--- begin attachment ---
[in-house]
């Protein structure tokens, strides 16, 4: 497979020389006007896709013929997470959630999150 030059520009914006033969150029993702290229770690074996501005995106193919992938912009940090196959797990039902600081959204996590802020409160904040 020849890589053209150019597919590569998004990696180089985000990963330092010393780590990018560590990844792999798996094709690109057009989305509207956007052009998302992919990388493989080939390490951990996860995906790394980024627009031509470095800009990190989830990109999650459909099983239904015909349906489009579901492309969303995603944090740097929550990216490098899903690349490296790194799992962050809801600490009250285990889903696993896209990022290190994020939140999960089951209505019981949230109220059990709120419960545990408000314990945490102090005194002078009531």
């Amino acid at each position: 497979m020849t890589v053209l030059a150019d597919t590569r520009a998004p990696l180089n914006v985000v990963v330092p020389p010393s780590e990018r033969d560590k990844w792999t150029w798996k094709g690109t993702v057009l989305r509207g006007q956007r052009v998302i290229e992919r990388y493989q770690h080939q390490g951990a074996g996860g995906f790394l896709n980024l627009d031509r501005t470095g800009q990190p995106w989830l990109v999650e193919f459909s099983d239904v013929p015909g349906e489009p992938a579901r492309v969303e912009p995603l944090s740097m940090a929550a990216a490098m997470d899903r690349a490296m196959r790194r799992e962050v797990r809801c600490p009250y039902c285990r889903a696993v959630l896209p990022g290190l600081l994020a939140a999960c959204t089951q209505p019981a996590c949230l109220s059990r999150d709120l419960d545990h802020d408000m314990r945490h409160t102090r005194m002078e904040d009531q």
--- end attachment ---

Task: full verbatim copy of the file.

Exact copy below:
[in-house]
């Protein structure tokens, strides 16, 4: 497979020389006007896709013929997470959630999150 030059520009914006033969150029993702290229770690074996501005995106193919992938912009940090196959797990039902600081959204996590802020409160904040 020849890589053209150019597919590569998004990696180089985000990963330092010393780590990018560590990844792999798996094709690109057009989305509207956007052009998302992919990388493989080939390490951990996860995906790394980024627009031509470095800009990190989830990109999650459909099983239904015909349906489009579901492309969303995603944090740097929550990216490098899903690349490296790194799992962050809801600490009250285990889903696993896209990022290190994020939140999960089951209505019981949230109220059990709120419960545990408000314990945490102090005194002078009531």
């Amino acid at each position: 497979m020849t890589v053209l030059a150019d597919t590569r520009a998004p990696l180089n914006v985000v990963v330092p020389p010393s780590e990018r033969d560590k990844w792999t150029w798996k094709g690109t993702v057009l989305r509207g006007q956007r052009v998302i290229e992919r990388y493989q770690h080939q390490g951990a074996g996860g995906f790394l896709n980024l627009d031509r501005t470095g800009q990190p995106w989830l990109v999650e193919f459909s099983d239904v013929p015909g349906e489009p992938a579901r492309v969303e912009p995603l944090s740097m940090a929550a990216a490098m997470d899903r690349a490296m196959r790194r799992e962050v797990r809801c600490p009250y039902c285990r889903a696993v959630l896209p990022g290190l600081l994020a939140a999960c959204t089951q209505p019981a996590c949230l109220s059990r999150d709120l419960d545990h802020d408000m314990r945490h409160t102090r005194m002078e904040d009531q």